"2009 was a very difficult year for us, and we're starting to see the uptick," said Patti Whisler, regional planning manager of Macy's southwest region. "Juniors is at the forefront of our improved business, so it's outpacing some of the other businesses that we have right now."
Rob Vaughn, manager of the Buckle at Vintage Faire, said teens have always been a strong customer base for the store. Recently he said he has noticed a trend toward quality items rather than quantity in younger shoppers. While older shoppers might gravitate toward the sales, teens know what they want.
"They are looking for the hottest item, the trendiest stuff," he said.
Since the holidays, the Best Buy in West Los Angeles has seen business pick up among teen boys, said Jackie Martinez, a store supervisor. "They always come in. It was just a matter of whether they were buying or not," she said. "Before, they were probably just getting a main product, but now they're also getting the accessories to go with it because they have more to spend."
Macy's is working on expanding its juniors assortment and increasing its social media and digital marketing efforts. Forever 21 recently launched HTG81, a kids' line, and Love & Beauty, a cosmetics line. It also added swimwear and active wear, expanded its plus-size Faith 21 line and relaunched its men's line.
J.C. Penney is upping its social media efforts and recently launched a celebrity fashion line for teens with Mary-Kate and Ashley Olsen called Olsenboye. H&M is aggressively opening stores, including one at the Modesto mall in November.
"We're inspired by how teens dress -- they're influencers, they're not afraid to take fashion risks," H&M spokeswoman Nicole Christie said. "When we do trend forecasting for seasons ahead, we definitely look to them on new takes on existing trends. They are key to our design process, but they're also key to our business, sales-wise."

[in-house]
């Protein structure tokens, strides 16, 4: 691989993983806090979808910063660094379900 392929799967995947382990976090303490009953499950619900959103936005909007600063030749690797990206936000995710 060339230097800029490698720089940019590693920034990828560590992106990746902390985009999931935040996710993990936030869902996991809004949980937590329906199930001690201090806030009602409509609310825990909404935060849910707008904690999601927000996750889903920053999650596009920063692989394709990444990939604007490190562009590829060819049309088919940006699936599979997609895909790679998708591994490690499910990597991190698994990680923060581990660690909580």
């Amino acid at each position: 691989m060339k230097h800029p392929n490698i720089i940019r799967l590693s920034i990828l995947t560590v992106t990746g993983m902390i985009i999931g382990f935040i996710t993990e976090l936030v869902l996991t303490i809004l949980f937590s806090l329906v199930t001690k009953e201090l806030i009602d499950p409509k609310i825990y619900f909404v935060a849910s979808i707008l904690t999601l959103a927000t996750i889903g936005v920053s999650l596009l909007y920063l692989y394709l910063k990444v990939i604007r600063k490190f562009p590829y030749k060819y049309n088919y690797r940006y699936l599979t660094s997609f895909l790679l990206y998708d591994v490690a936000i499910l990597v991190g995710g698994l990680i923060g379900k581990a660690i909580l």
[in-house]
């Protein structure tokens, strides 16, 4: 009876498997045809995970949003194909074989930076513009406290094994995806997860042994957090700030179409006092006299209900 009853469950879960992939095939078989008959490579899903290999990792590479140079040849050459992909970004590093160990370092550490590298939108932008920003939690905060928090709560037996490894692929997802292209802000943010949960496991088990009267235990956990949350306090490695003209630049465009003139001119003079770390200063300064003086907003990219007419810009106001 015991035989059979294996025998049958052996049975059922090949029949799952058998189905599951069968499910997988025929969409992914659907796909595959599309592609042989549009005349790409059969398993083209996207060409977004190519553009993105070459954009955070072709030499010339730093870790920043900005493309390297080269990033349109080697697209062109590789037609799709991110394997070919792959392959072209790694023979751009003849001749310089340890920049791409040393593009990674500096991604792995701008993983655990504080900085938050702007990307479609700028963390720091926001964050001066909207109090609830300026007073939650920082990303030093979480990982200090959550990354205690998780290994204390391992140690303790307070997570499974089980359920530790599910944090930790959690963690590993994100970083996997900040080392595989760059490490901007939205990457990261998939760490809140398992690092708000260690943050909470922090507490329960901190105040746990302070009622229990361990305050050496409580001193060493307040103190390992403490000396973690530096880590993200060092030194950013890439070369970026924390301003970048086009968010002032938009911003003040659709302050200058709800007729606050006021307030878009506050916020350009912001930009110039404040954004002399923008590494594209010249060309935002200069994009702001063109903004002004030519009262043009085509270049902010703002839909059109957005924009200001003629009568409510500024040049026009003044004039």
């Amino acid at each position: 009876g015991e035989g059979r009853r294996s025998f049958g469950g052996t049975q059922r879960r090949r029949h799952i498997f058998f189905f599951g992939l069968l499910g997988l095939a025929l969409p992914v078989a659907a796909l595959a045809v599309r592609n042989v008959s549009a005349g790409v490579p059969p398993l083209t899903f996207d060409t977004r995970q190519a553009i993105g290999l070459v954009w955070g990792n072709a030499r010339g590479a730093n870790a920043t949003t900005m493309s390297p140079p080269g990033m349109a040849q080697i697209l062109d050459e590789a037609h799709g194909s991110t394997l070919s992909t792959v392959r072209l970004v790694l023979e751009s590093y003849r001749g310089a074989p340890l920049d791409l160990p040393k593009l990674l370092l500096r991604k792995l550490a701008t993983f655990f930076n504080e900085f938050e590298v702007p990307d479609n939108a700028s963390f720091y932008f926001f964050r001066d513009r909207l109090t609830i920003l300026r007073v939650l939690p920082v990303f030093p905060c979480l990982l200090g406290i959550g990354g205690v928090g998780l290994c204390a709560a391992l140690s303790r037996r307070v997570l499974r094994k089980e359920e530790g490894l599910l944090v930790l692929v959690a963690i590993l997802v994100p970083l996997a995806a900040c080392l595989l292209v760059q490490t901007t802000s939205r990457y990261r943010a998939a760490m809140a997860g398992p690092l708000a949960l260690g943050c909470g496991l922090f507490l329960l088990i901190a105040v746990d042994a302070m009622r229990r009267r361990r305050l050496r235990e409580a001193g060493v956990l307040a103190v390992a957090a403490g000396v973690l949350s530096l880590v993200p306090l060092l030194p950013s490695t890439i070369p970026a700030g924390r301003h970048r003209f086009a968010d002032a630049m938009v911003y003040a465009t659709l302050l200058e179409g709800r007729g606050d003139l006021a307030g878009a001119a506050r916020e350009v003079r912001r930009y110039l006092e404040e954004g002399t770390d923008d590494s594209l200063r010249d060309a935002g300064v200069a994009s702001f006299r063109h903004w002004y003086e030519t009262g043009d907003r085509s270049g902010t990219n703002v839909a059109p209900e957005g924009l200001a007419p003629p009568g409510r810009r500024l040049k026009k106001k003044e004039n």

Teen fashion cents
In January, Billabong launched its Runway swim collection, which features higher-ticket pieces that focus on novelty trims, prints and silhouettes.
Patterson teens Abigail Grisel and Gracie Bradley, both 15, arrived at the mall ready to shop for a friend's quinceañera. They, too, like stores like Forever 21 and Wet Seal, and both said they are spending more than a year ago.
"If something was $10, I'd buy it before," Gracie said. "But now if it's $20, I'll buy it anyway."
After 18 months of declines, the sector posted a 6.5 percent year-over-year increase in January, making it the month's best performer.
Last month, teen retailers again beat expectations with a 5 percent sales increase, far better than the 2.3 percent decline analysts had forecast, Thomson Reuters said. Results are based on sales at stores open at least a year, known as same-store sales, and considered a reliable measure of retail health.
"You've seen teens come back pretty aggressively in terms of spending," retail analyst Chen said. "Teenagers are not a savings-oriented bunch. They spend every dollar they get."
Part of the strength comes from easy-to-beat 2009 sales figures, but it's also due to pent-up demand among an age group that derives a lot of enjoyment and a sense of identity from material purchases, analysts said. Also, as parents slowly recover from the downturn, money tends to get funneled to their children first, industry analyst Cohen said. Because teens are still growing, there's often a real need for a new jacket or pair of sneakers.
And if a teenager wants something, if they have the money he or she usually buys it. Take 17-year-old Marissa, a Merced resident. Shopping with her sister, she said her strategy is simple, "Usually I go out with a set amount of money and I'll spend it until it's gone."